Shiraz is indeed Australia’s most celebrated and widely planted variety, typically producing bold, supple reds with sweet, jammy fruit and performing best in the Barossa and Hunter Valleys. Cabernet Sauvignon is often blended with Shiraz, and also shines on its own particularly in Coonawarra and Margaret River. Grenache and Mourvèdre (often locally referred to as Mataro) are also popular, both on their own and alongside Shiraz in Rhône blends. Chardonnay is common throughout the country and made in a wide range of styles. Sauvignon Blanc has recently surged in popularity to compete with New Zealand’s distinctive version, and Semillon is often utilized as its blending partner, or in the Hunter Valley, on its own to make complex, age-worthy whites. Riesling thrives in the cool-climate Clare and Eden Valleys. Sticky-sweet fortified wine Rutherglen Muscat is a beloved regional specialty of Victoria. Thanks to the country’s relatively agreeable climate throughout and the openness of its people, experimentation is common and ongoing, and there are a vast array of intriguing varieties to be found.

Chardonnay

View all wine

One of the most popular and versatile white wine grapes, Chardonnay offers a wide range of flavors and styles depending on where it is grown and how it is made. While practically every country in the wine producing world grows it, Chardonnay from its Burgundian homeland produces some of the most remarkable and longest lived examples. As far as cellar potential, white Burgundy rivals the world’s other age-worthy whites like Riesling or botrytized Semillon. California is Chardonnay’s second most important home, where both oaky, buttery styles and leaner, European-inspired wines enjoy great popularity. Oregon, Australia and South America are also significant producers of Chardonnay.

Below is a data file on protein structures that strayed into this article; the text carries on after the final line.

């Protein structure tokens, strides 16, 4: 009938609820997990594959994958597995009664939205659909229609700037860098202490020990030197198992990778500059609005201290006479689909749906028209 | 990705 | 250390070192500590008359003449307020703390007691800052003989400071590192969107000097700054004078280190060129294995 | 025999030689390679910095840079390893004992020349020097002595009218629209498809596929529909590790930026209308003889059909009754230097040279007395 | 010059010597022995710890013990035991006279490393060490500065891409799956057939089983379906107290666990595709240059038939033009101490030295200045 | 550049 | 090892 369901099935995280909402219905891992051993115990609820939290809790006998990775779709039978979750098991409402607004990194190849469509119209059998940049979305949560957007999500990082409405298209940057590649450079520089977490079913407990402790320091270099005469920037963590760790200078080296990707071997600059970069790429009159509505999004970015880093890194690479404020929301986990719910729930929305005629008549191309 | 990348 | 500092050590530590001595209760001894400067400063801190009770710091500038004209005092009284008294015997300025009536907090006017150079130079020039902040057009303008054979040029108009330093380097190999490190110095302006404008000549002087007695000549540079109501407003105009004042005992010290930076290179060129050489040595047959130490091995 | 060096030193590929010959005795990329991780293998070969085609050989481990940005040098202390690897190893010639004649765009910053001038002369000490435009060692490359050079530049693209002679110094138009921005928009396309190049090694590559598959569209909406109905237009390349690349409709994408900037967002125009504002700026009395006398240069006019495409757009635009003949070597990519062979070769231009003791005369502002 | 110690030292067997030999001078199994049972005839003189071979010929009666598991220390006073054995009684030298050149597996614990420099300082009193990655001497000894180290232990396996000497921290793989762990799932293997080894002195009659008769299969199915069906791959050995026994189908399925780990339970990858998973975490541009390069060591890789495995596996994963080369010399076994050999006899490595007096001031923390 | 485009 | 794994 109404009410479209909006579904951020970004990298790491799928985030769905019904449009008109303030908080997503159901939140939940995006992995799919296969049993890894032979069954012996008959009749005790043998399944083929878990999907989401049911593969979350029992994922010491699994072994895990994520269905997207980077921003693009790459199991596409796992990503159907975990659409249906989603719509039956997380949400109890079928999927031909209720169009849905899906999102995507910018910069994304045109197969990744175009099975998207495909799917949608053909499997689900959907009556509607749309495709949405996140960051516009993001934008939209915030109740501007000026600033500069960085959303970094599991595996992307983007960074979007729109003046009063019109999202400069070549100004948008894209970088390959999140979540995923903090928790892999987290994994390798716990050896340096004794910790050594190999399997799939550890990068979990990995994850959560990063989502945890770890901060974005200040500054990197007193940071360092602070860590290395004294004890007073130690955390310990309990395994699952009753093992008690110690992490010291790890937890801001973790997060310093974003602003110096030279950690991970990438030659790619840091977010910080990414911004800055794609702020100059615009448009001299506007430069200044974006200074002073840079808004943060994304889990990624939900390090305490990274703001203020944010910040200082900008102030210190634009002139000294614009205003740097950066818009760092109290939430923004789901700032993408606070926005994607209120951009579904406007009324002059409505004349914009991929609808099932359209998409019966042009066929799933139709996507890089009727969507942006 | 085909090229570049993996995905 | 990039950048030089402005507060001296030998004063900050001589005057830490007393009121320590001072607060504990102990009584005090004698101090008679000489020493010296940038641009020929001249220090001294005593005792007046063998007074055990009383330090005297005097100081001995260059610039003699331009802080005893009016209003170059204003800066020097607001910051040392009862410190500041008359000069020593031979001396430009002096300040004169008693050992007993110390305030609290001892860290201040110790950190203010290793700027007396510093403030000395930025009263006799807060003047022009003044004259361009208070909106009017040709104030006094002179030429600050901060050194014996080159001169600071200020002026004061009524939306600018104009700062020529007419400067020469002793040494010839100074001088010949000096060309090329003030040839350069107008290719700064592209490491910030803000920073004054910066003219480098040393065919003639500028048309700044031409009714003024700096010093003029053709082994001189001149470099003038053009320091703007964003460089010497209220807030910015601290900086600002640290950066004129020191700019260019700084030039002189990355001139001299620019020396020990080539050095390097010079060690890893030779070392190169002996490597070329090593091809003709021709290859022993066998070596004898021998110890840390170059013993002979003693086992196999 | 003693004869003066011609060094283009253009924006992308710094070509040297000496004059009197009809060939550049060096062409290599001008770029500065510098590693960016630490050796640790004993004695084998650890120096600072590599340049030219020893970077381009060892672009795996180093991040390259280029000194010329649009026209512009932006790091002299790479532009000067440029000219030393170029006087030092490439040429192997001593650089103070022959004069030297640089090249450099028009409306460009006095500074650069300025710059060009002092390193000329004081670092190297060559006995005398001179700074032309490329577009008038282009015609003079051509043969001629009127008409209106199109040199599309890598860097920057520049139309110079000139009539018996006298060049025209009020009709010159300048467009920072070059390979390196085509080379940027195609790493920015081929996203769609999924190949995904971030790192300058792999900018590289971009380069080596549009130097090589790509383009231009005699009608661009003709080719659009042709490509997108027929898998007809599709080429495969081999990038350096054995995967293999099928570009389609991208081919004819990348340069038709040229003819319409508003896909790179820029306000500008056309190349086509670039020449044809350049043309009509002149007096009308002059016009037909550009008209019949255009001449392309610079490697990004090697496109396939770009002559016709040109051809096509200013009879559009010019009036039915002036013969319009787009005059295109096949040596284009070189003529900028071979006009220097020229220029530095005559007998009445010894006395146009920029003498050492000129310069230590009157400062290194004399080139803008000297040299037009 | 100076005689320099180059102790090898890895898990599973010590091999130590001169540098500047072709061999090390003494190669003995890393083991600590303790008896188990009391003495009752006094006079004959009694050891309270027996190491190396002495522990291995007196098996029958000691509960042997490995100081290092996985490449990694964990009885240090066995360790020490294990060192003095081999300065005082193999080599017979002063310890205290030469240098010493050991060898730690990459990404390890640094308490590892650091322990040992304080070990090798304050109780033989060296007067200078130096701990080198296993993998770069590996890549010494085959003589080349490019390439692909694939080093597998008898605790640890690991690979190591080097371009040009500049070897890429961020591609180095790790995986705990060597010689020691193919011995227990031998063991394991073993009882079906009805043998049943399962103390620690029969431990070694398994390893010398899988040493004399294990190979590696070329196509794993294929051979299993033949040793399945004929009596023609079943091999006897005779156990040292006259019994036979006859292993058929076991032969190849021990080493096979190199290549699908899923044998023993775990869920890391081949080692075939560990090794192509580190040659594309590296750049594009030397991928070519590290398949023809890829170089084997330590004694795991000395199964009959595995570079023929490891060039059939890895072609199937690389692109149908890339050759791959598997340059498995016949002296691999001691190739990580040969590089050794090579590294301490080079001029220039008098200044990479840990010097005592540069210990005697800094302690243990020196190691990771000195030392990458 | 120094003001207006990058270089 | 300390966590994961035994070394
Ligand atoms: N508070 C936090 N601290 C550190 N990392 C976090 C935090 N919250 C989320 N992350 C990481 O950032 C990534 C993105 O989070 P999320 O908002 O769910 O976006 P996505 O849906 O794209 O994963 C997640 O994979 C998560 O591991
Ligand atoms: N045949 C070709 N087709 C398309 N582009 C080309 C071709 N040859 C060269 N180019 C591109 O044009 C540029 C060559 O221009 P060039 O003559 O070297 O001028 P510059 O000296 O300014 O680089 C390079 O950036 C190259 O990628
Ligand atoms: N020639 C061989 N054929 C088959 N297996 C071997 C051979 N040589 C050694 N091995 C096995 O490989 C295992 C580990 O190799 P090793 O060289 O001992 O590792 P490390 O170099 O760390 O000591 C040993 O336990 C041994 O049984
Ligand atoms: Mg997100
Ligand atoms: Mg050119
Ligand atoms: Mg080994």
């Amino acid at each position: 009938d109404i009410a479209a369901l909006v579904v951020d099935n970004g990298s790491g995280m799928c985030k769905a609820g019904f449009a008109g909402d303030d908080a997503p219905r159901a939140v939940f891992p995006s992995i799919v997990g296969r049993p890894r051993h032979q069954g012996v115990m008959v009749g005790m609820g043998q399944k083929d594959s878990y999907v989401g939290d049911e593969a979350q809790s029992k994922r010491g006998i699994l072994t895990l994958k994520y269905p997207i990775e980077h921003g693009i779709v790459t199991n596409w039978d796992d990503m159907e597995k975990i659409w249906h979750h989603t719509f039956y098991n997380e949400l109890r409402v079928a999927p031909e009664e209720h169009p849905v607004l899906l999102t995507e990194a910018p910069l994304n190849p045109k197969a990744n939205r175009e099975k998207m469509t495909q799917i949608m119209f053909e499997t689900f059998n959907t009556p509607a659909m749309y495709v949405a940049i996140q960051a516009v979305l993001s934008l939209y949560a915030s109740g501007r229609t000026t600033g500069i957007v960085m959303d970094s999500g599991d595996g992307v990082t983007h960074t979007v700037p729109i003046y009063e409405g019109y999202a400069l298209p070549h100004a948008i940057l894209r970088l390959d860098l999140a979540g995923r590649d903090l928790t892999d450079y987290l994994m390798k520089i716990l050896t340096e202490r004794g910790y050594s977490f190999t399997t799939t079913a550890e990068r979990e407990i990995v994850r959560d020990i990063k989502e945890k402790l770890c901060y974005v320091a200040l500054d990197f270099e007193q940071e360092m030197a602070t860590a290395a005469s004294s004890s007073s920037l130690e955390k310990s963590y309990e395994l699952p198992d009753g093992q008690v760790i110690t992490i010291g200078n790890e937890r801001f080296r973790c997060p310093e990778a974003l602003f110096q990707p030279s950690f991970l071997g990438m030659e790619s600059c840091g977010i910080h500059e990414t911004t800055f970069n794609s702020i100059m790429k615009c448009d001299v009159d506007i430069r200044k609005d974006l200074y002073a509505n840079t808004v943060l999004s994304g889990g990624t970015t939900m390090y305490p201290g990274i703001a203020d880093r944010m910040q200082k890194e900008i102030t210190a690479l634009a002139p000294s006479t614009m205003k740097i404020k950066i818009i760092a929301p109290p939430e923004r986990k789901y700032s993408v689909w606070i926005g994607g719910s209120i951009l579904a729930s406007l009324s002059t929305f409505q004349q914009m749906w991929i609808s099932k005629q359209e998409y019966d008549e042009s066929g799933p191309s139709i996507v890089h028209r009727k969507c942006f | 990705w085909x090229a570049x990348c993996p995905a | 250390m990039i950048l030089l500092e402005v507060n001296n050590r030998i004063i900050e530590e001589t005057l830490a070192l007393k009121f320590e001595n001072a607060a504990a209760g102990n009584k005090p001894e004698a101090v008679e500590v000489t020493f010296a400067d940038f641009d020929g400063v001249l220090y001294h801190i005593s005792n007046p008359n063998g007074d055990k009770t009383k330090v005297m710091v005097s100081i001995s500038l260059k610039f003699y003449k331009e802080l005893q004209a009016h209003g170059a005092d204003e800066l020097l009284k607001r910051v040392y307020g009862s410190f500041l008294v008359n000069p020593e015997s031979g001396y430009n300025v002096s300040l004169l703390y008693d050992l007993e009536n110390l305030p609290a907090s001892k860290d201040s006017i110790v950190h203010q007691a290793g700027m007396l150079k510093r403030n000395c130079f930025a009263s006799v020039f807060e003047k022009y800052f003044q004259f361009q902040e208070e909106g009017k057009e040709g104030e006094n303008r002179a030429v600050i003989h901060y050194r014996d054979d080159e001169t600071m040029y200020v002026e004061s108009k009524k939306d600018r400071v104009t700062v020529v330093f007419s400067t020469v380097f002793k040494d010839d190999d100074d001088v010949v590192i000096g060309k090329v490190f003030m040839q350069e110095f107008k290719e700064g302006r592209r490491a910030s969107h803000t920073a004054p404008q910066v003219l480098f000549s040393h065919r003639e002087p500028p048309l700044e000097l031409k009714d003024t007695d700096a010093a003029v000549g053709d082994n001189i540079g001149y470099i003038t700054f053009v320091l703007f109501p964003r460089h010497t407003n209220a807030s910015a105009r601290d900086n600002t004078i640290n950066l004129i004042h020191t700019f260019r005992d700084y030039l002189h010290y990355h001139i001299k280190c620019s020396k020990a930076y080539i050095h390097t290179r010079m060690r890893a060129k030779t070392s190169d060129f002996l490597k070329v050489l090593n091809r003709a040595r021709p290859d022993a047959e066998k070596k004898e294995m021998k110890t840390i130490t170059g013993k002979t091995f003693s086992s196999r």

In the Glass

When planted on cool sites, Chardonnay flavors tend towards grapefruit, lemon zest, green apple, celery leaf and wet flint, while warmer locations coax out richer, more tropical flavors of melon, peach and pineapple. Oak can add notes of vanilla, coconut and spice, while malolactic fermentation imparts a soft and creamy texture.

Perfect Pairings

Chardonnay is as versatile at the table as it is in the vineyard. The crisp, clean, Chablis-like styles go well with flaky white fish with herbs, scallops, turkey breast and soft cheeses. Richer Chardonnays marry well with lobster, crab, salmon, roasted chicken and creamy sauces.

Sommelier Secret

Since the 1990s, big, oaky, buttery Chardonnays from California have enjoyed explosive popularity. More recently, the pendulum has begun to swing in the opposite direction, towards a clean, crisp style that rarely utilizes new oak. In Burgundy, the subregion of Chablis, while typically employing the use of older oak barrels, produces a similar bright and acid-driven style. Anyone who doesn't like oaky Chardonnay would likely enjoy its lighter style.

WWH36NBRCH2_2001 Item# 73609